Stuart McMillan on Nuclear Energy one year after Fukushima’s horrible experience
Nuclear power is fast becoming the crux of the modern discussion about sustainable energy. Coal, oil and natural gas are tarred with a brush that prevents them from appearing as either a conscientious or sensible option by governments, but renewable energy seems arguably more out of reach than it did when the Kyoto agreement was signed fifteen years ago, with Governments frequently readjusting their goals and predictions and then pretending that the previous numbers never existed anyway. The Ministry of Truth is indeed at work in some of the energy departments of the various Governments of the world.
Indeed, nuclear power is fast becoming a viable option for Governments around the world, almost as fast as many other Governments around the world are throwing it out. Memorials were held last weekend across Japan and the world for the nuclear disaster that occurred in Fukushima last year; the worst since Chernobyl. In Taipei in Taiwan, an anti-nuclear protest was held on the same Sunday. So what is the future for nuclear power in the world?
Post-Fukushima, Japan’s Government is still forward about a reduced reliance on nuclear power, and 49 of the nation’s 52 reactors were still offline in January of this year. But in Ukraine, 26 years after its own Fukushima, nuclear power still accounts for a large chunk of energy supply. In the United States, though undergoing a comprehensive safety review and despite a small nuclear crisis in 1979 with the meltdown at Three Mile Island, the expansion of nuclear power still has widespread support. Similarly, the Windscale Fire in Britain in the 1950s did little to dent its growing reliance on nuclear power stations.
Mishaps from the containable to the outright crisis will not stop countries from giving up on nuclear power, it seems. However, countries with no crisis at all may indeed be convinced to chuck it. Far from being a land susceptible to the kind of natural disasters that might trigger a nuclear crisis, and with a history fairly short of nuclear disasters, Germany’s Angela Merkel has decided that nuclear power is no longer in the country’s interests. Funnily enough, Gerhard Schröder’s social democratic-green coalition decided exactly the same thing at the turn of the Century with a planned total phase-out by 2022, only to be overturned by Merkel’s conservative-liberal government which decided to delay the project by 12 years. This administration has now changed its mind again due to recent events.
Here, we have to consider another aspect in the continued use of nuclear power: the Green lobby. Non-existent in the US and Japan and, whilst arguably incipient in the UK (the 2010 General Election saw Parliament gain its first Green MP, Caroline Lucas), it is practically non-existent there also. Les Verts in France, recently rebooted in a coalition with Europe Écologie, is similarly small.
Anti-nuclear sentiment is hard to come by when even centre-left parties are reluctant to give any time to renewables (in fact it’s Boris on the right with his electric-cars-for-London scheme who might be commended as one of the few frontline politicians to have given renewable energy any airtime, though the concept is again still a pipedream).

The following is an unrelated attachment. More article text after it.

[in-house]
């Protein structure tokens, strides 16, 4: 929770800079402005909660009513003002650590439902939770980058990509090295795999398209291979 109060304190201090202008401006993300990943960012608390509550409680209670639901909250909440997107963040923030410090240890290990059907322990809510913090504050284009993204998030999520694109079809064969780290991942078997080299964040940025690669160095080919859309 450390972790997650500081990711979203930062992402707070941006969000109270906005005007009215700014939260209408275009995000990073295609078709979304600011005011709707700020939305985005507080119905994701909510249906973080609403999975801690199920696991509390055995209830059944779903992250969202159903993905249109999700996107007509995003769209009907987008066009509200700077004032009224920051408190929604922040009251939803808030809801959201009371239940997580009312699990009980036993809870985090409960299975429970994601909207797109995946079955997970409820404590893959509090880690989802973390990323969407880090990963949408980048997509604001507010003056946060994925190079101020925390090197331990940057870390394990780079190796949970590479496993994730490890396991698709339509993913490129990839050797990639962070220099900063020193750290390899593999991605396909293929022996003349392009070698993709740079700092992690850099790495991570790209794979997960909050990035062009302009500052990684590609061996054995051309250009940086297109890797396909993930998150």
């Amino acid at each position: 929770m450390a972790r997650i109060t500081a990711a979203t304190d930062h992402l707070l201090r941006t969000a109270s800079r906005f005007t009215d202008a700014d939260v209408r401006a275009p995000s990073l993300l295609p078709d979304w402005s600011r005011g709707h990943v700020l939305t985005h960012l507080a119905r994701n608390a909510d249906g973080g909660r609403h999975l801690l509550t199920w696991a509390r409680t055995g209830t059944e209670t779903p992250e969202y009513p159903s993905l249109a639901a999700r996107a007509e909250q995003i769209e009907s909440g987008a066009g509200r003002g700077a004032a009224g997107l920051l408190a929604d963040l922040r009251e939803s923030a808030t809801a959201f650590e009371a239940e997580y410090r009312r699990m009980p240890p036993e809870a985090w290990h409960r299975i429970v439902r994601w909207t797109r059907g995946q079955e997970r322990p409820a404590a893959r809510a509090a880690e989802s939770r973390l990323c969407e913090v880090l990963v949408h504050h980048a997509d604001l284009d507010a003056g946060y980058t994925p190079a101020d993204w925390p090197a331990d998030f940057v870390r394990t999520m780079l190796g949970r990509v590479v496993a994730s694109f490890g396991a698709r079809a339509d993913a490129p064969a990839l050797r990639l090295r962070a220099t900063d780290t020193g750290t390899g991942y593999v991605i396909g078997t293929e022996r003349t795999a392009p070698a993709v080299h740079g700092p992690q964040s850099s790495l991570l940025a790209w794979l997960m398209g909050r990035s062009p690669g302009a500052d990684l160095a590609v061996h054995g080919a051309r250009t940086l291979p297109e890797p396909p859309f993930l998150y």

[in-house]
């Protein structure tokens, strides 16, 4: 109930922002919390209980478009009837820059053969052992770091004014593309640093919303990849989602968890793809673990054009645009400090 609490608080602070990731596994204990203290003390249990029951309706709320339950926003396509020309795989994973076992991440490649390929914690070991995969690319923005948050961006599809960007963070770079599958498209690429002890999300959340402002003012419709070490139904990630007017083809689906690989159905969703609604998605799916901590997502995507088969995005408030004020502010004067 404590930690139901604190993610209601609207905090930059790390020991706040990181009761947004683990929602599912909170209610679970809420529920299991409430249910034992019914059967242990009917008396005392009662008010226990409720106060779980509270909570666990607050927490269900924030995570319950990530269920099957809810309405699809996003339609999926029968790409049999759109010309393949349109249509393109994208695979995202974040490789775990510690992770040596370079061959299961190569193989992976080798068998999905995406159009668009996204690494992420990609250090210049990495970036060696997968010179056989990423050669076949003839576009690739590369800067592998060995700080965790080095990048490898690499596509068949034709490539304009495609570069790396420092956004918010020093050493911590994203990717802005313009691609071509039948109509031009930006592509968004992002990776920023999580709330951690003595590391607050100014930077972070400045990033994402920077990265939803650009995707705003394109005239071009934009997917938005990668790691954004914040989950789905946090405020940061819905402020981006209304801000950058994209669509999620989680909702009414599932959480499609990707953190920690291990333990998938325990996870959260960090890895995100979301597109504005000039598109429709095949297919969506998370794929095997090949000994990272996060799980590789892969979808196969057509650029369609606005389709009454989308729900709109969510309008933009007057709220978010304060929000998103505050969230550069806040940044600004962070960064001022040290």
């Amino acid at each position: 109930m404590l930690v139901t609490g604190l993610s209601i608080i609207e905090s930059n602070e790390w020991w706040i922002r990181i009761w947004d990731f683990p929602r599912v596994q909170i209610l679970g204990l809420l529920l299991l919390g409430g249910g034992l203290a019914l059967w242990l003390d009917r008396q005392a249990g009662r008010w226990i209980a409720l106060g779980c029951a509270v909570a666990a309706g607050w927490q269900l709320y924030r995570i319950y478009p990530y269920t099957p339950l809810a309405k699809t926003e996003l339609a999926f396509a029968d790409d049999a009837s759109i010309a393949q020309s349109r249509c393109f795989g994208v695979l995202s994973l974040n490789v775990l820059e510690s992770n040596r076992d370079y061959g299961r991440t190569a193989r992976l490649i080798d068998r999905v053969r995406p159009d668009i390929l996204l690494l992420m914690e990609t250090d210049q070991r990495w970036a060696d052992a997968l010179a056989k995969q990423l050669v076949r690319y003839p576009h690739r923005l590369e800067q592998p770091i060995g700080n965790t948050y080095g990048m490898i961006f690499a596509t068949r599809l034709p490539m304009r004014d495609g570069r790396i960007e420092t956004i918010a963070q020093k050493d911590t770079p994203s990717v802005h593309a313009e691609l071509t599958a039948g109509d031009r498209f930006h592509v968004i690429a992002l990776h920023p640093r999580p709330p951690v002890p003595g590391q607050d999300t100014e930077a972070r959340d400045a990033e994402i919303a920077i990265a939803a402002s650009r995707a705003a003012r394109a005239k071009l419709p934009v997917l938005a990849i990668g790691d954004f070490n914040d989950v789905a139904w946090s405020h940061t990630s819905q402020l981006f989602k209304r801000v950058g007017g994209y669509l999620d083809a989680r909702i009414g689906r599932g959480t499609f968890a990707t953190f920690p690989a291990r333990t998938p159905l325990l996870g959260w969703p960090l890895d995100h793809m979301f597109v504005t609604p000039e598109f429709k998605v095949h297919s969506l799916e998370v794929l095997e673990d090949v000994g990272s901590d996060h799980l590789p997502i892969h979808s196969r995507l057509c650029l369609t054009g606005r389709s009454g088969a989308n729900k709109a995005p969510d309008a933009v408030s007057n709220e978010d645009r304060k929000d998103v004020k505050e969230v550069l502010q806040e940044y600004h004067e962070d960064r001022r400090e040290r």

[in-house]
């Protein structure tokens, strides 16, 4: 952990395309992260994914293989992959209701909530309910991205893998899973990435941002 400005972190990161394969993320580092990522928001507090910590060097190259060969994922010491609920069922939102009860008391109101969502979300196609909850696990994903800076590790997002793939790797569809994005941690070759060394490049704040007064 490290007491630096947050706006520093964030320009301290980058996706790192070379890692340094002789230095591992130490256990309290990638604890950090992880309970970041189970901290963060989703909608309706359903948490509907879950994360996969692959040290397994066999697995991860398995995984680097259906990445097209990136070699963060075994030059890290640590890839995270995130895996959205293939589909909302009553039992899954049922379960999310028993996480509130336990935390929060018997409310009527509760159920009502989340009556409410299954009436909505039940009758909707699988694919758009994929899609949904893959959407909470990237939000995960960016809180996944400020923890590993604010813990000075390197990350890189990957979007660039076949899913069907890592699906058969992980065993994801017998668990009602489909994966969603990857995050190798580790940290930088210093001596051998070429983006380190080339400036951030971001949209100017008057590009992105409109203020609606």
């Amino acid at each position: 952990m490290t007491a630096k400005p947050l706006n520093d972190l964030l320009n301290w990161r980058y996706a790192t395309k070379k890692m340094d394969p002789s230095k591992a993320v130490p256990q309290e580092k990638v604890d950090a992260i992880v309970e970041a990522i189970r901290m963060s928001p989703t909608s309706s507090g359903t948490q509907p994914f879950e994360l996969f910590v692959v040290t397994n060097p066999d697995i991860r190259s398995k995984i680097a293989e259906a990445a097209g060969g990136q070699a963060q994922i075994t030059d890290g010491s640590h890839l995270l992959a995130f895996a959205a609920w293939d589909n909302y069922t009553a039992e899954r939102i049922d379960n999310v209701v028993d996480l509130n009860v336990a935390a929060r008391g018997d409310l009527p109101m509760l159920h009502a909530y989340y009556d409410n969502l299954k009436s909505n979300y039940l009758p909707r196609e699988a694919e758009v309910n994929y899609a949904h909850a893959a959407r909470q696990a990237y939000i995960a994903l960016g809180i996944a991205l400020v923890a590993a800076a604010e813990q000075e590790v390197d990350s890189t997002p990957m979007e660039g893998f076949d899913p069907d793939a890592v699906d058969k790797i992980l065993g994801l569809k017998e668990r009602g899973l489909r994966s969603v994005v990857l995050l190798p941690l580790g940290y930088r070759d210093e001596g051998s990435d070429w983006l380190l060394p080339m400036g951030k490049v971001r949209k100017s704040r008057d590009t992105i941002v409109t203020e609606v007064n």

In German politics Die Grünen occupy just over 10% of seats in the German Parliament and their share of the vote has gone up in every General Election since their inception in 1980. Needless to say, whatever this says about the possibility of a Green lobby, it is something that most Governments currently won’t ever need to entertain.
However, the other nuclear question, it is worth saying, sheds a lot of light on how important nuclear power is to the world. Iran’s supposed flirtation with nuclear weapons and its argument that it is simply developing materials for nuclear power illustrates just how deeply-rooted the debate is in current world politics. Democracies and autocracies alike enjoy the idea of an easy-to-find, relatively safe source of energy that could no doubt last 1000 times longer than fossil fuels. Current uranium sources might last around 230 years, some experts say. Untapped sources could last around 60,000 years.
Yet, just as we begin to accept the situation regarding nuclear power, we find that the world’s other superpower is leading the way in renewable energy. China overtook the US in renewable energy investments in 2010 according to a report by the not-for-profit Pew Charitable Trusts, though the US still leads in energy capacity. The UK is third, Brazil is sixth and India is tenth. Clearly it is a little premature to suggest that the journey of renewable energy towards a marketable, sustainable, practical form of energy is over.
‘We can do that’ was Al Gore’s statement on the US moving to 100% renewable energy within 10 years. That may seem a little optimistic, Al, but multiply the latter by 10 and you might be close. Then halve the former and you might even be being pessimistic. Nuclear power is the chosen energy of today. Tomorrow is a new frontier.
Image Credit- Hoshu